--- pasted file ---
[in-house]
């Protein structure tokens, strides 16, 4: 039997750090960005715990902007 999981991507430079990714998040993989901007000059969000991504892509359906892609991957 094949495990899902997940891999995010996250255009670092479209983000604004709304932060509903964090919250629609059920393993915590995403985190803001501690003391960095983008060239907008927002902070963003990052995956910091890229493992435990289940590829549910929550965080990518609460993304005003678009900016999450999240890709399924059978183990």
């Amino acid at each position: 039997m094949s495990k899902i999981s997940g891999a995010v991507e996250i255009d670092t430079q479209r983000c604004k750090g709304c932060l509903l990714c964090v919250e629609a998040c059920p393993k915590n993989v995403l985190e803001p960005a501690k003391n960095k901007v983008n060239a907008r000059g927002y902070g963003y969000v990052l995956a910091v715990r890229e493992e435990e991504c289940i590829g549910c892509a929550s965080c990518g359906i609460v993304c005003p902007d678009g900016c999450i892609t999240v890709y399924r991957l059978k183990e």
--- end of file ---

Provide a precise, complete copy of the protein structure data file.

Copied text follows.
[in-house]
């Protein structure tokens, strides 16, 4: 039997750090960005715990902007 999981991507430079990714998040993989901007000059969000991504892509359906892609991957 094949495990899902997940891999995010996250255009670092479209983000604004709304932060509903964090919250629609059920393993915590995403985190803001501690003391960095983008060239907008927002902070963003990052995956910091890229493992435990289940590829549910929550965080990518609460993304005003678009900016999450999240890709399924059978183990």
């Amino acid at each position: 039997m094949s495990k899902i999981s997940g891999a995010v991507e996250i255009d670092t430079q479209r983000c604004k750090g709304c932060l509903l990714c964090v919250e629609a998040c059920p393993k915590n993989v995403l985190e803001p960005a501690k003391n960095k901007v983008n060239a907008r000059g927002y902070g963003y969000v990052l995956a910091v715990r890229e493992e435990e991504c289940i590829g549910c892509a929550s965080c990518g359906i609460v993304c005003p902007d678009g900016c999450i892609t999240v890709y399924r991957l059978k183990e």